I know things that you do not know
Are you paying attention?
I absolutely love it when someone who has been essentially written out of history finally has his story told. The Imitation Game tells one of those stories. Joe Williams says it best in his review for the St. Louis Post-Dispatch.
Many of the people reading this review are doing it on a computer. And all of them are reading it in English. It’s not much of stretch to say that you could credit both of those things to a man named Alan Turing. - [Joe Williams][review]
It’s a sad story, but one that needs to be told. The movie does an excellent job telling it in a way that both entertains and inspires. It’s brilliantly paced and features superb performances. I’ve read that the film takes some liberties with the truth, but I thought it handles the technical bits in a way that is both faithful to the truth - and the math - yet easy for non-techies to follow. I found myself wondering on several occasions if potential misunderstandings would be explained. I was not disappointed.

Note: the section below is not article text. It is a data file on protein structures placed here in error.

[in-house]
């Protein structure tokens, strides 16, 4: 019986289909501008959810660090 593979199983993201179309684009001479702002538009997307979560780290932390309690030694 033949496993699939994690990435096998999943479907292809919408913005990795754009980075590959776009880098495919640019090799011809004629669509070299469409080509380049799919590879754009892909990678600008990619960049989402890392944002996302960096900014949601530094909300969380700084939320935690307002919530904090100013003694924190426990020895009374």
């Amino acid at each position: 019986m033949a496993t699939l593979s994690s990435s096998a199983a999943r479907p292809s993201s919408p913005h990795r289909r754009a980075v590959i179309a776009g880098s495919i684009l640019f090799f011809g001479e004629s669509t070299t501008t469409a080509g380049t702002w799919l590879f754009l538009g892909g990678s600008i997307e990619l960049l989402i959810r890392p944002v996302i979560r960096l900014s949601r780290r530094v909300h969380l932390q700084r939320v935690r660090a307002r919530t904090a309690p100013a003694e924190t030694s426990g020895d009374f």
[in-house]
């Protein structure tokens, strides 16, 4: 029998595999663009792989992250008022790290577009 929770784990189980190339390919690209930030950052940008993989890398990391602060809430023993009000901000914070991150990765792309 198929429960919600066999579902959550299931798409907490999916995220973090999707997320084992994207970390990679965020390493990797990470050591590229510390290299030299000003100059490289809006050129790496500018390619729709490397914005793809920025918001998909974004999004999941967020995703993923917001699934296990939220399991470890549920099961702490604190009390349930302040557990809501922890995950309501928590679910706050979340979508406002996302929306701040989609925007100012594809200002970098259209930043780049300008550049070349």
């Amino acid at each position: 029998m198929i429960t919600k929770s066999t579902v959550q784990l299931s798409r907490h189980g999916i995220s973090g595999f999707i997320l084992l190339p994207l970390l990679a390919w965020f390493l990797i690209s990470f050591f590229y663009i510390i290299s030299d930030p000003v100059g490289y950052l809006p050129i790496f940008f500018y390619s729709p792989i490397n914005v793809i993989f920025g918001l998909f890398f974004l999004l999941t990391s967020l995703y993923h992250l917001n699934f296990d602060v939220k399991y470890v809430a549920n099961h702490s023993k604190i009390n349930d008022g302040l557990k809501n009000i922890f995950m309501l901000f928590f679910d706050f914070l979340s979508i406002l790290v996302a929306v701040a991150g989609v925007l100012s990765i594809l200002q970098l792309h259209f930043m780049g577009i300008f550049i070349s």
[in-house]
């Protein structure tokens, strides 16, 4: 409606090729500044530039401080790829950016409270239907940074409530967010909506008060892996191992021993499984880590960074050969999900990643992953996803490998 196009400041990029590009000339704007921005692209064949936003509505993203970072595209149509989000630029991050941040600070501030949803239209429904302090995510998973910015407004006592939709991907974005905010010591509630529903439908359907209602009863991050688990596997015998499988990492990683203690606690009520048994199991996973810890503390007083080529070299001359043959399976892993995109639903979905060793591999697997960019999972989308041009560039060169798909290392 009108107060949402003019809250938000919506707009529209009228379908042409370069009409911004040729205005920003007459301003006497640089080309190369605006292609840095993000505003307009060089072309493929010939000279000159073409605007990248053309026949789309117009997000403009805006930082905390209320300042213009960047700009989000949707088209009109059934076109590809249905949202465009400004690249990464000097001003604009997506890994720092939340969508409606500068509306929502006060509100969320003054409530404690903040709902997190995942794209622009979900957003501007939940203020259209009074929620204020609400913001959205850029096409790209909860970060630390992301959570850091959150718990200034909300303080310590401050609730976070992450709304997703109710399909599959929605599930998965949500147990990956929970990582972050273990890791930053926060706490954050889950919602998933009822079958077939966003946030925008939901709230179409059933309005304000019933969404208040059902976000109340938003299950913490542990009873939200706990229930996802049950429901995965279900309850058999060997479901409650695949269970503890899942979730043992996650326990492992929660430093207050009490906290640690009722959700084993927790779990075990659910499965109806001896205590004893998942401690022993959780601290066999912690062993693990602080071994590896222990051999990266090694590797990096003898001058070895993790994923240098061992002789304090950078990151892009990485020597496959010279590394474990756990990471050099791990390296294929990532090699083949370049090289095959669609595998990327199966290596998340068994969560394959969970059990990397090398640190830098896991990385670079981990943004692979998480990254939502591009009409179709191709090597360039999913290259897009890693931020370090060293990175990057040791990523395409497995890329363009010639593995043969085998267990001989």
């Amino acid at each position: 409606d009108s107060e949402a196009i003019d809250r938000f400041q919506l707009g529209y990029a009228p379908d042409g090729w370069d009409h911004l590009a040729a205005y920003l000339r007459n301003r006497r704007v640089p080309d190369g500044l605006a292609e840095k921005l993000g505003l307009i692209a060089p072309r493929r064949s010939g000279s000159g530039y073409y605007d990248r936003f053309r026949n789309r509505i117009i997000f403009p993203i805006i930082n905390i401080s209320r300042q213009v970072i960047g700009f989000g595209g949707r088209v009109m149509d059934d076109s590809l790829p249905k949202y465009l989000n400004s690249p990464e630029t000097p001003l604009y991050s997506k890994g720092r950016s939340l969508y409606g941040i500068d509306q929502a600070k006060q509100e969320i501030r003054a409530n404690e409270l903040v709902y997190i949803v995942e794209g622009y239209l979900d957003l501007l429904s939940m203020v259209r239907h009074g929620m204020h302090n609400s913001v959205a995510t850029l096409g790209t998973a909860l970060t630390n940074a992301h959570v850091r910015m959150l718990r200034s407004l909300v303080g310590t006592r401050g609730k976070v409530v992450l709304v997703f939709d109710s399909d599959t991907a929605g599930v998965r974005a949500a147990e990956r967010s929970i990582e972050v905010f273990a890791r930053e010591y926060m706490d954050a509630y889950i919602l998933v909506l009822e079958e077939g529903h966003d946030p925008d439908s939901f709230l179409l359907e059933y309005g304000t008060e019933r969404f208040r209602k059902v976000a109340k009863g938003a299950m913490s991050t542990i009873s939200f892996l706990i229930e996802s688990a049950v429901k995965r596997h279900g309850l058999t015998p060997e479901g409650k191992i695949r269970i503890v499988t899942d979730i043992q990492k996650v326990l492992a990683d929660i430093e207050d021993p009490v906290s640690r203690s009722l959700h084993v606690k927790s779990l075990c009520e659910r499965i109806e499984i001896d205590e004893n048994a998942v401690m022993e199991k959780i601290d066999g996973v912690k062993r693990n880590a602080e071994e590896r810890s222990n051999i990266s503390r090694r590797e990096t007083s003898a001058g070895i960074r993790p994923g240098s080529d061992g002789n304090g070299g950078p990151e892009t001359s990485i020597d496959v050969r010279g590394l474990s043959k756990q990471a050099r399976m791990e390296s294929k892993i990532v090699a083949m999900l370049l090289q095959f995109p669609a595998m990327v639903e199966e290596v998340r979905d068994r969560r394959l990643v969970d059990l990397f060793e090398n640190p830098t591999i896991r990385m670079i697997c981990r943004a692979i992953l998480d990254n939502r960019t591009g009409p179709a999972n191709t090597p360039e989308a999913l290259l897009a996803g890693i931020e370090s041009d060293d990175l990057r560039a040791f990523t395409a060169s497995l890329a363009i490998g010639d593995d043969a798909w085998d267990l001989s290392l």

When people talk to each other, they never say what they mean. They say something else and you're expected to just know what they mean.
As interesting as the technical details were, the more interesting - and more important - part of the story is of the man himself. We owe our way of life to this man in a way we can’t really understand fully. From my limited perspective, the film does an excellent job helping us understand him and his struggles.
Sometimes it is the people who no one imagines anything of who do the things that no one can imagine.